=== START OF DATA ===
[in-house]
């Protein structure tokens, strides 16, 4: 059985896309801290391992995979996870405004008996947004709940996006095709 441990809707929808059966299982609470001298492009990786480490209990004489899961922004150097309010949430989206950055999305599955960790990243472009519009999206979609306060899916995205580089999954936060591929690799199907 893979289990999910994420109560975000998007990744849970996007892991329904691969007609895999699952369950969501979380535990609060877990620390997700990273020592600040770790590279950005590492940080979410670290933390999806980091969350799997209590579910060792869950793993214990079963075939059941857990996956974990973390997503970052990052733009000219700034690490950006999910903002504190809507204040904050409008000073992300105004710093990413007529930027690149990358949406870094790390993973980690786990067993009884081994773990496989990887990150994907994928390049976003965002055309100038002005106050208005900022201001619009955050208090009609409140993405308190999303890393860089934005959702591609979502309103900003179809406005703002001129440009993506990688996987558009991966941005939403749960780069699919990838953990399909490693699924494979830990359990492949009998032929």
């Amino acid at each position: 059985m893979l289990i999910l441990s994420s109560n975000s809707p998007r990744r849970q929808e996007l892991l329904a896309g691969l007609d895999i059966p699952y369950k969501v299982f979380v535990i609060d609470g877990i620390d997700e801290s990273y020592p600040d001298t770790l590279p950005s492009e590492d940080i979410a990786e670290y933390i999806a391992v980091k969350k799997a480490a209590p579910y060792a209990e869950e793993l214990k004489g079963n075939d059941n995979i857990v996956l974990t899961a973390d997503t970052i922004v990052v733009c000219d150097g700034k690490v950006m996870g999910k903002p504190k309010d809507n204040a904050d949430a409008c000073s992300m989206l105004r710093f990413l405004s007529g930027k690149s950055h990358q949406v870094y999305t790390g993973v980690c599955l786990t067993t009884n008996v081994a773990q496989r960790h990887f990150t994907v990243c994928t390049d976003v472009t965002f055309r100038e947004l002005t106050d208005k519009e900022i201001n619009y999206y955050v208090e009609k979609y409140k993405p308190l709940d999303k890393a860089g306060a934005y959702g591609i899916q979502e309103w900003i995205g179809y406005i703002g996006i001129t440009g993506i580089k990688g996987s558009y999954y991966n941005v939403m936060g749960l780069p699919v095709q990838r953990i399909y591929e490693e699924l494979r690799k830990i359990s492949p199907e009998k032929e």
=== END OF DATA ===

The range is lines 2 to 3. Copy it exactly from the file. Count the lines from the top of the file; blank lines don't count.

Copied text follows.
């Protein structure tokens, strides 16, 4: 059985896309801290391992995979996870405004008996947004709940996006095709 441990809707929808059966299982609470001298492009990786480490209990004489899961922004150097309010949430989206950055999305599955960790990243472009519009999206979609306060899916995205580089999954936060591929690799199907 893979289990999910994420109560975000998007990744849970996007892991329904691969007609895999699952369950969501979380535990609060877990620390997700990273020592600040770790590279950005590492940080979410670290933390999806980091969350799997209590579910060792869950793993214990079963075939059941857990996956974990973390997503970052990052733009000219700034690490950006999910903002504190809507204040904050409008000073992300105004710093990413007529930027690149990358949406870094790390993973980690786990067993009884081994773990496989990887990150994907994928390049976003965002055309100038002005106050208005900022201001619009955050208090009609409140993405308190999303890393860089934005959702591609979502309103900003179809406005703002001129440009993506990688996987558009991966941005939403749960780069699919990838953990399909490693699924494979830990359990492949009998032929």
């Amino acid at each position: 059985m893979l289990i999910l441990s994420s109560n975000s809707p998007r990744r849970q929808e996007l892991l329904a896309g691969l007609d895999i059966p699952y369950k969501v299982f979380v535990i609060d609470g877990i620390d997700e801290s990273y020592p600040d001298t770790l590279p950005s492009e590492d940080i979410a990786e670290y933390i999806a391992v980091k969350k799997a480490a209590p579910y060792a209990e869950e793993l214990k004489g079963n075939d059941n995979i857990v996956l974990t899961a973390d997503t970052i922004v990052v733009c000219d150097g700034k690490v950006m996870g999910k903002p504190k309010d809507n204040a904050d949430a409008c000073s992300m989206l105004r710093f990413l405004s007529g930027k690149s950055h990358q949406v870094y999305t790390g993973v980690c599955l786990t067993t009884n008996v081994a773990q496989r960790h990887f990150t994907v990243c994928t390049d976003v472009t965002f055309r100038e947004l002005t106050d208005k519009e900022i201001n619009y999206y955050v208090e009609k979609y409140k993405p308190l709940d999303k890393a860089g306060a934005y959702g591609i899916q979502e309103w900003i995205g179809y406005i703002g996006i001129t440009g993506i580089k990688g996987s558009y999954y991966n941005v939403m936060g749960l780069p699919v095709q990838r953990i399909y591929e490693e699924l494979r690799k830990i359990s492949p199907e009998k032929e």